Laying out a molding profile on grid paper and wood for a hollow and round molding

This is also useful if you’re trying to replicate a historical molding in your house or on a piece of antique furniture. With the aid of a rabbet plane, for removing waste, you essentially just use the hollows & rounds to remove one hill and valley at a time from the wood.

woodworker using a sticking board to hold wood for using hollows and rounds molding planes

Aside from unlimited shapes that can be cut, one huge advantage that hollows & rounds have over dedicated molders is that they can be used in either grain direction. If you find a profile tearing out because of reversing grain, you can just start planing from the different direction to go with the grain, which will give you a cleaner cut.

A graphic showing hollows and rounds molding planes sizes with #12 round and #12 hollow

Hollows and rounds were made in numbered sets, with each number consisting of two handplanes, which is a called a pair. For example, a #12 pair would include one #12 hollow, that cuts 60 degree hills, and one #12 round, that cuts 60 degree valleys. Every plane cuts 60 degrees of a circle, just a different sized section. Think of pizza slices; a large slice and a tiny slice have the same arc at the top.

large hollow profile next to small hollow profile

A full set of hollows and rounds includes 18 pairs of handplanes, for a total of 36 planes. That’s a lot of planes! I’ve only ever touched one full set, which belongs to Bill Anderson, as you’ll see in the molding planes video that I mentioned earlier.

Bill Anderson with a full set of 36 hollows and rounds planes at Roy Underhill Woodwright's School

Many people opt for a half set, either an even sequence or an odd sequence. Odd sets are less common than even sets.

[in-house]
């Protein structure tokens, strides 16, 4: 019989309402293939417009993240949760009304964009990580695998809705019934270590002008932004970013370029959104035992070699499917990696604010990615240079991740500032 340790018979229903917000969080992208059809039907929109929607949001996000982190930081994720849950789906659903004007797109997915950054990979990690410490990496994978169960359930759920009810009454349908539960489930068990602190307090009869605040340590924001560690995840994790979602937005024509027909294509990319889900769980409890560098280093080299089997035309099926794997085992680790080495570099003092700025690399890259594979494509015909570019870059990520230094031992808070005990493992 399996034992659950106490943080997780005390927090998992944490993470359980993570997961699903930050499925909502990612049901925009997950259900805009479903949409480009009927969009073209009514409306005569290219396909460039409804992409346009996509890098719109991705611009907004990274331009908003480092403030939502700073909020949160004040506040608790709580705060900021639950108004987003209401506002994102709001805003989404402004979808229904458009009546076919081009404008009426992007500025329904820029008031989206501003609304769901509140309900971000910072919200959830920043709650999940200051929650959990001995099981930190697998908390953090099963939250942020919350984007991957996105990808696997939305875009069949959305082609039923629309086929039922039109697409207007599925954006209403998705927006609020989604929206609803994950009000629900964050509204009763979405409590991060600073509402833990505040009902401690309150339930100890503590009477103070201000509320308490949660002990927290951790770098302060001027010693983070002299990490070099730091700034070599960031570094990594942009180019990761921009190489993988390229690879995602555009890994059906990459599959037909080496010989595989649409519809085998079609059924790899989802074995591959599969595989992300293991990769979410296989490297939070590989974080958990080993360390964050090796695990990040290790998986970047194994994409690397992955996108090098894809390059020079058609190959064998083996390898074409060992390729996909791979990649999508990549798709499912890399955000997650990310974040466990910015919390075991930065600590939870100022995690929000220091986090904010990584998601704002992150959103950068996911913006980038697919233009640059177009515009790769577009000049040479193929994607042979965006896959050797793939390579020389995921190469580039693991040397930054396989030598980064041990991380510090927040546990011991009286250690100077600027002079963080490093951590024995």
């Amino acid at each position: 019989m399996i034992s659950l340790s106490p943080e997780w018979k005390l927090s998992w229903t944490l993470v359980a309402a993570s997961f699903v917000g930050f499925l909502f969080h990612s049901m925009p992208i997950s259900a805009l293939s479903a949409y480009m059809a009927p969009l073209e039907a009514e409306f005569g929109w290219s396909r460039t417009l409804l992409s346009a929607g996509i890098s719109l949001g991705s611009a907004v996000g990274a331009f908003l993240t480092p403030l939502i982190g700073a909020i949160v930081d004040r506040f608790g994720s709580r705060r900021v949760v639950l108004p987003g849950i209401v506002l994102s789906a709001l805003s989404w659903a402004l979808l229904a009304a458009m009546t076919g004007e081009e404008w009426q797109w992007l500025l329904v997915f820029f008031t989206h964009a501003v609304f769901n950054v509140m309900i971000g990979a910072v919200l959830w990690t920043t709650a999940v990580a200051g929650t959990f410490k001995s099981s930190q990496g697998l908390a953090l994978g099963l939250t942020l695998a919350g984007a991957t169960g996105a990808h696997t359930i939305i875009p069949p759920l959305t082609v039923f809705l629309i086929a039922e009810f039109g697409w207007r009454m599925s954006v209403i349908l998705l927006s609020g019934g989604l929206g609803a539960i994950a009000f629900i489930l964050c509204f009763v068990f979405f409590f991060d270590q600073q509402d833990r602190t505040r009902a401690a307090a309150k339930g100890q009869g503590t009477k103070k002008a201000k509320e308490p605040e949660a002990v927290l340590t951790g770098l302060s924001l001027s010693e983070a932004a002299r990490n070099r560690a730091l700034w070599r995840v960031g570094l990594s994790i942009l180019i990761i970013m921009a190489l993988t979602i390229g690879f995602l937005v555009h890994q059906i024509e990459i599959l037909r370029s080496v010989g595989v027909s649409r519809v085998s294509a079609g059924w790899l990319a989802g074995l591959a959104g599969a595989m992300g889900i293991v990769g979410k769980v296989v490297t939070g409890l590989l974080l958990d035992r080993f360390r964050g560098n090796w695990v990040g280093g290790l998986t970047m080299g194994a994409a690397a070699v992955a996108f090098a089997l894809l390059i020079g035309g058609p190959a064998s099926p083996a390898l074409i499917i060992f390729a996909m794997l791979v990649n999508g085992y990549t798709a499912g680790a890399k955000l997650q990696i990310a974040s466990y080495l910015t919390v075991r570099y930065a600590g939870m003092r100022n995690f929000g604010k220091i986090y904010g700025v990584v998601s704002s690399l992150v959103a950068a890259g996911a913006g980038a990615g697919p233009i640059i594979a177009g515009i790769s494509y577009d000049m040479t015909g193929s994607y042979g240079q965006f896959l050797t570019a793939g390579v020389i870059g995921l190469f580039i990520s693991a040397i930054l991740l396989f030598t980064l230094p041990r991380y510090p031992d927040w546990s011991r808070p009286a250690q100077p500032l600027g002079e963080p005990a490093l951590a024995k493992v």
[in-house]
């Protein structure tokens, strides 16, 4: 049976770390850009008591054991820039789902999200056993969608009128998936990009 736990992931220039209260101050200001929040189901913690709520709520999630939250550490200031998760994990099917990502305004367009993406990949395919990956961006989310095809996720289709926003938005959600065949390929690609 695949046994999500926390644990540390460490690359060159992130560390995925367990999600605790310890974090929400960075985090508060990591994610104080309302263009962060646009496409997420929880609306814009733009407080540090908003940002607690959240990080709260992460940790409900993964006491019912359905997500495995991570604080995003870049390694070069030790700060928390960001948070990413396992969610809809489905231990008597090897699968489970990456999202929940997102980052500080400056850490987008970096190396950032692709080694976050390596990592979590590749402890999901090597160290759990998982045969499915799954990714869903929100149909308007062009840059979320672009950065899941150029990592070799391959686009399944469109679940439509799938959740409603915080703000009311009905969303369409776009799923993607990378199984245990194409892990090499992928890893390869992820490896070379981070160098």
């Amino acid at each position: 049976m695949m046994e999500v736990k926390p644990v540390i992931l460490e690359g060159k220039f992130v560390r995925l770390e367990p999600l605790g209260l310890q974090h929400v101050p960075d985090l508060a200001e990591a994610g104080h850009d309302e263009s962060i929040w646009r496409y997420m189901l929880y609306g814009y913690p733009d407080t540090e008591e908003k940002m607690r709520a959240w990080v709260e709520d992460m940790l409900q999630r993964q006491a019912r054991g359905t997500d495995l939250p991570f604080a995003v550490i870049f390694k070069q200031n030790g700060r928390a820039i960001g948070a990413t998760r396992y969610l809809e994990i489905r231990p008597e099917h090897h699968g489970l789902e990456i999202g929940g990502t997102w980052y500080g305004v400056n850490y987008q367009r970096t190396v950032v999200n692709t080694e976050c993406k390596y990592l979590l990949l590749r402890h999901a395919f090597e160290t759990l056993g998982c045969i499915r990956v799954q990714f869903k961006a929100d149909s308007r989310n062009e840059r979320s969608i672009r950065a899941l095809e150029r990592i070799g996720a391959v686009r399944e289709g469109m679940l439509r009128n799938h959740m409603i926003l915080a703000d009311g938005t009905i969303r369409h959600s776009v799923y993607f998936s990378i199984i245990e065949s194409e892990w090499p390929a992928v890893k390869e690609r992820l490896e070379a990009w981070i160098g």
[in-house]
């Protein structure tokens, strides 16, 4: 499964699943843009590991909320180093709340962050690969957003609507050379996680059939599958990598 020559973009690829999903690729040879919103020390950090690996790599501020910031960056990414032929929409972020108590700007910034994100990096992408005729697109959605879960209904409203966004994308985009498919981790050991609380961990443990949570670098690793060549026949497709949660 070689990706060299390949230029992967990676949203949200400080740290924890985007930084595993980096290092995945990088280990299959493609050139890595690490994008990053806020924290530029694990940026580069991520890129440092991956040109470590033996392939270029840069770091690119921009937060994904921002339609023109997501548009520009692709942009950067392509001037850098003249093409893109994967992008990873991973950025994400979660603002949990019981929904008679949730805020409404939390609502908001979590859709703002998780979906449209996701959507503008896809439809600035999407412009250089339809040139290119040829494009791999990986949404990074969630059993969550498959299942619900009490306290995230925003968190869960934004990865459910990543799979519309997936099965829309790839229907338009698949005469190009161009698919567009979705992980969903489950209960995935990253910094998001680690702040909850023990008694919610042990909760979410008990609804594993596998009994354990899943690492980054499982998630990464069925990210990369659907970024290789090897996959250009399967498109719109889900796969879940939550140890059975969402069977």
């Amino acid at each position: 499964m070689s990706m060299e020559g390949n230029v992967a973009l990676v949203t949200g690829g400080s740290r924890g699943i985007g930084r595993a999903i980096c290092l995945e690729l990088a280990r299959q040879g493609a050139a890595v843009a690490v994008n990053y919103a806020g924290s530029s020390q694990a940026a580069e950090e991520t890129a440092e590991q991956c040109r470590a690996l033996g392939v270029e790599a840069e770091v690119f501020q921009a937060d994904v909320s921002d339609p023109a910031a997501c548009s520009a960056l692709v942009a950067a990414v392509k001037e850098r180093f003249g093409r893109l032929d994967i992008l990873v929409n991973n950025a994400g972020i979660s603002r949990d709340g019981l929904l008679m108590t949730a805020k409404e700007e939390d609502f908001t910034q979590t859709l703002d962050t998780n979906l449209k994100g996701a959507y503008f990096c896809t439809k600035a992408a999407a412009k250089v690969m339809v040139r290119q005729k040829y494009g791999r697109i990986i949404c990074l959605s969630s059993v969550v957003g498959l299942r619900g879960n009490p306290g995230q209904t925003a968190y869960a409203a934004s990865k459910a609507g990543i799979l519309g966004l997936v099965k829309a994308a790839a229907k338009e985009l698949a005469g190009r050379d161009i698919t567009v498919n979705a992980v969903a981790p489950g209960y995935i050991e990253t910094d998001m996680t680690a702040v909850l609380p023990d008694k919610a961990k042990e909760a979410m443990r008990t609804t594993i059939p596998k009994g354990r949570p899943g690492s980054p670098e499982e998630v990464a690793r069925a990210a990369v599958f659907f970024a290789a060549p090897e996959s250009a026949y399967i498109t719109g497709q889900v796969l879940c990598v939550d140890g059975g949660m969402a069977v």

Hollows and Rounds molding planes moulding planes lined up in a row

My set of hollows & rounds (shown below) is an even set, with pairs numbered from 2 to 18. This set will cover just about any molding that I’d ever want to make.

Set of hollows and rounds planes

But most new hand tool woodworkers buy just the most common sizes. A well-known molding plane maker recommends that woodworkers start with just two pairs (or 4 planes): either a #6 pair and #10 pair or a #4 pair and #8 pair. Those sizes will work for a large number of moldings.

In addition to buying fewer sizes, budget-minded woodworkers can also purchase a “harlequin” set or a “mixed” set of hollows & rounds. A set that’s all “harlequin” is a set where none of the planes came from the same original set. A “mixed set” contains some planes and pairs that were originally together, mixed with some “harlequin” planes.

A stack of boxes in the back of a trailer with writing showing Hollow and round sets of molding planes

I liked the idea of having matching planes, so my hollows & rounds  half set is all from the same maker: “Varvill & Sons Ebor Works” out of York, England.

Closeup detail of maker's marks on hollows and rounds planes